Field-based research on the international schools market in the Middle East is led by Sheena Maerevoet who is based in Dubai. Sheena shares an update here:
The demand for international school places remains steady although a few schools are reporting lower than average admission enquiries for the coming academic year.
Well-established international schools with an excellent reputation are maintaining their enrolment numbers and are in high demand. This includes mid-fee international schools that cater for local Qataris and Arab expatriates by providing segregation from Grade 4 along with international curriculum and examinations that offer a gateway to Western universities.
Qatar has a voucher scheme for its local families which can be used towards international school fees if the school has been accredited by SEC (Qatar’s Supreme Education Council). This was established to enable Qatari parents to enhance their child’s education by sending them to private schools with government financial aid. As a result, many international schools report that demand from local families is high.
The demand by expatriate families is changing as their benefits packages are adapting. Gone are the days when companies would pay 100% of fees at whatever school a family wished to send their child to. Most companies now offer a lump sum that can be used towards housing and schooling which allows families their own choice of school. Some schools are adapting their fees to meet the needs of this wider market.
There is much competition amongst international schools in Qatar, and the potential for growth is very much determined by opening the right school in the right place that meets a specific niche within the market. Despite this, new schools are opening and others are in development.
The impact of the oil crisis has meant a decline in expatriates and, as a result, some schools have experienced a difficult few years. However, with the industry beginning to strengthen and thus the economy improving, applications at most international schools have stabilised and some are experiencing an increase in demand. As in the rest of the Middle East, benefits packages for expatriates have been severely trimmed and so most demand is at mid-market international schools.
Omanis are now increasingly selecting international schools for their children. However, in a country where average salaries are relatively low, this means demand remains focused at the very affordable schools.
Kuwaiti families consider private school for their child a sign of success and international schools even more so; offering the prospect of Western higher education and international careers. Outstanding students can be rewarded by generous government scholarships to university, and international schools offer increased likelihood of such success.
Government objectives to boost the national birth rate by offering per-child benefits should result in a population rise. More schools are opening, but some feel the market for premium international schools is close to saturation, especially as several thousand jobs have been promised exclusively to Kuwaitis which is freezing out many expatriates.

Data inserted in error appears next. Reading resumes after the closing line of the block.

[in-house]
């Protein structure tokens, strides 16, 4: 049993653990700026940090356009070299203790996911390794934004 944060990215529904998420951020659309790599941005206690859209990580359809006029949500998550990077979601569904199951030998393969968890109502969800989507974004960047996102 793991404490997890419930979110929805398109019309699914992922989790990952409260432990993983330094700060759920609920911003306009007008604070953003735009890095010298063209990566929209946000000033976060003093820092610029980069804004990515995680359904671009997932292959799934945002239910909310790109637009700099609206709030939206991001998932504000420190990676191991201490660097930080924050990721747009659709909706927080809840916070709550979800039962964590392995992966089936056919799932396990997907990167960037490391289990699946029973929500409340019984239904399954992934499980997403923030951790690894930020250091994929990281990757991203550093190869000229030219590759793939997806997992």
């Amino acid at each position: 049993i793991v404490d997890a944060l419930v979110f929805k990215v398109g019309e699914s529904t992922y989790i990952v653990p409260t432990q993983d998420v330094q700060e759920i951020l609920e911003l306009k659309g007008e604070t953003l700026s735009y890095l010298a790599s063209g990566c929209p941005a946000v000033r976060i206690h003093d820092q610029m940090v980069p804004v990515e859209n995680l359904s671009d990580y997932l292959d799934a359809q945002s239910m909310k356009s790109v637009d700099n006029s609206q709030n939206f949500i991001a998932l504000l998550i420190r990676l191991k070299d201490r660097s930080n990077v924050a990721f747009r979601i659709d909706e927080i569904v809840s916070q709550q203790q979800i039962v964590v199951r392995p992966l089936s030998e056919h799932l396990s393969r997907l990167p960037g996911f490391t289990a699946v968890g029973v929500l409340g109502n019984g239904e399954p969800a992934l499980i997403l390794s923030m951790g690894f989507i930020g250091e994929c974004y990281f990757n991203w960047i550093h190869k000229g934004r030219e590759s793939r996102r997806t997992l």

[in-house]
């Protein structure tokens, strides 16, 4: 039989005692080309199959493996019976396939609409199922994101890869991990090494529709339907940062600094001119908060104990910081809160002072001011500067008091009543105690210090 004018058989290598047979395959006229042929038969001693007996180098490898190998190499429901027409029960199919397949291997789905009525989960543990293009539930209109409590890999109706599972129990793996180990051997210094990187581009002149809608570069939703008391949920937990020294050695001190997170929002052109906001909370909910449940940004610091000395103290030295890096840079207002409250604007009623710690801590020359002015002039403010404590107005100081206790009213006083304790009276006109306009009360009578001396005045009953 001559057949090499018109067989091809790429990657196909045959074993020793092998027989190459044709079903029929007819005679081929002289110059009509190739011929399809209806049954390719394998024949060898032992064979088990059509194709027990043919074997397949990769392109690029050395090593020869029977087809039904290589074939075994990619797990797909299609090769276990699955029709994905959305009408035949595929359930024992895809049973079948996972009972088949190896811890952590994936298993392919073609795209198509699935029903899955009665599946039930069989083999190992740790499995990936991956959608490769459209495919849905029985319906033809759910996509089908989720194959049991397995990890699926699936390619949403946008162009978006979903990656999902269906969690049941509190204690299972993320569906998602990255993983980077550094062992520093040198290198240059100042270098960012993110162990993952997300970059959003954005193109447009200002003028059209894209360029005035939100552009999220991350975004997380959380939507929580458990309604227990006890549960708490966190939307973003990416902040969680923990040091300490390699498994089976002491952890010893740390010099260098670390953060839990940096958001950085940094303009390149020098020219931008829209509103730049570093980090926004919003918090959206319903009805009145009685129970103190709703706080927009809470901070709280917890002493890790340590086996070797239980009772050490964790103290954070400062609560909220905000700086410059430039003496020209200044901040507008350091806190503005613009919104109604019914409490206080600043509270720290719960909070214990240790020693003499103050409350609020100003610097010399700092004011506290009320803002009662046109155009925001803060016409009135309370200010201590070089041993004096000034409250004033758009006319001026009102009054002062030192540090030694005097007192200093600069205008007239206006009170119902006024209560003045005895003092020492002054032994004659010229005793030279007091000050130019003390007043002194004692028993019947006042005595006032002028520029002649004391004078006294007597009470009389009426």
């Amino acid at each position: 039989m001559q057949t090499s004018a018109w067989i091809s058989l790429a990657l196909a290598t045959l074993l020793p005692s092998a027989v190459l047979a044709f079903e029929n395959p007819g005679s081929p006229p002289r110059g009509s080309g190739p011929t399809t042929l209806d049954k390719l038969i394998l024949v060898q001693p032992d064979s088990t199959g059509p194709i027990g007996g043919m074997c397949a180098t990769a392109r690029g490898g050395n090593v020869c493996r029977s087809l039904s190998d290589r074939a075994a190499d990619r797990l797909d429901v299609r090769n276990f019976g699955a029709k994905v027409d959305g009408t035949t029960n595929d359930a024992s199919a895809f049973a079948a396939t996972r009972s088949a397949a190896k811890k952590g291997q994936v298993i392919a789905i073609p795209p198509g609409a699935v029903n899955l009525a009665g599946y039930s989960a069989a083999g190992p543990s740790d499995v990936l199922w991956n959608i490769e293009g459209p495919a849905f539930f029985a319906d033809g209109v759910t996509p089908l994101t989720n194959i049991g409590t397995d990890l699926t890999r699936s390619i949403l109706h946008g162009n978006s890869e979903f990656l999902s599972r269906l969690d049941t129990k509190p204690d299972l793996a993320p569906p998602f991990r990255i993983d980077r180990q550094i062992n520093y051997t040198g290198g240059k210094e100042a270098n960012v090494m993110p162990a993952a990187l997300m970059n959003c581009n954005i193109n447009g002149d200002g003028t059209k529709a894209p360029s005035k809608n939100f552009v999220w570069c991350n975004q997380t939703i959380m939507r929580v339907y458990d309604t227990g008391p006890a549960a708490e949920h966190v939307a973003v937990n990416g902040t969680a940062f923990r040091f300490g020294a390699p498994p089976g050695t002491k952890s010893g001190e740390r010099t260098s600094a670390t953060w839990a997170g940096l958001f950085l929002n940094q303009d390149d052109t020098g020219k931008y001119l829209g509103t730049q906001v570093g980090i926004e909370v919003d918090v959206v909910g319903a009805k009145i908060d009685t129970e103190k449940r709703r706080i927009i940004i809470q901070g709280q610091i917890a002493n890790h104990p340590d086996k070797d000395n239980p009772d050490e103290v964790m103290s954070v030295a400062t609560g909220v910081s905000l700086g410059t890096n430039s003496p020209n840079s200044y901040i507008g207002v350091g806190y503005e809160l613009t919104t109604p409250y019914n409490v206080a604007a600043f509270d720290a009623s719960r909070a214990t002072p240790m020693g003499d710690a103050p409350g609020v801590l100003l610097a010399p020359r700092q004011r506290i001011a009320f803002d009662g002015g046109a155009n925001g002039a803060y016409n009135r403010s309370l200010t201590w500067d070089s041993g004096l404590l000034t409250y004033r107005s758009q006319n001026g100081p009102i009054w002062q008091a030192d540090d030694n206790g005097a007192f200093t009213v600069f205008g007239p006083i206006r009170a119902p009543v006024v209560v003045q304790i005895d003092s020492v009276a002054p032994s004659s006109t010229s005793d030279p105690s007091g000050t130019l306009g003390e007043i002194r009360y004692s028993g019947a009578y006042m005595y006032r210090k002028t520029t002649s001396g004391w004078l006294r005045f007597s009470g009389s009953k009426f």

United Arab Emirates
The UAE continues to take a battering from the oil industry decline. Many expatriates are leaving. Some people are reporting that as two families enter Dubai, ten are departing. The outgoing expats are mostly Westerners, many with families. Those incoming tend to be skilled Arab and Indian expatriates who want international schools with affordable fees.
Some premium international schools, those with the best reputations, remain at full capacity with waiting lists. Most of the newer schools, however, are struggling and using a range of offerings to attract new admissions, such as free school uniforms. Even with the recent annual inspection results now published, which allow fee increases based on performance standards, several international schools have frozen their fees for the coming academic year.
An increasing number of local families, many who are in a position to afford the fees, are seeking out the international school places that are becoming available as expatriates depart. However, there are strict requirements on tracking individual assessment and learning progress of local Emirati children which adds significant pressure to teachers. For some schools, this means that local admissions may be discouraged as a result.
Still, international schools continue to open but are responding to the demand in the lower fee range. GEMS Founders School Al Mizhar is one such school, opening in the heart of Dubai this September (2018)
More intelligence, data, trends and advice about developing, operating, or working with international schools in the Middle East are available from ISC Research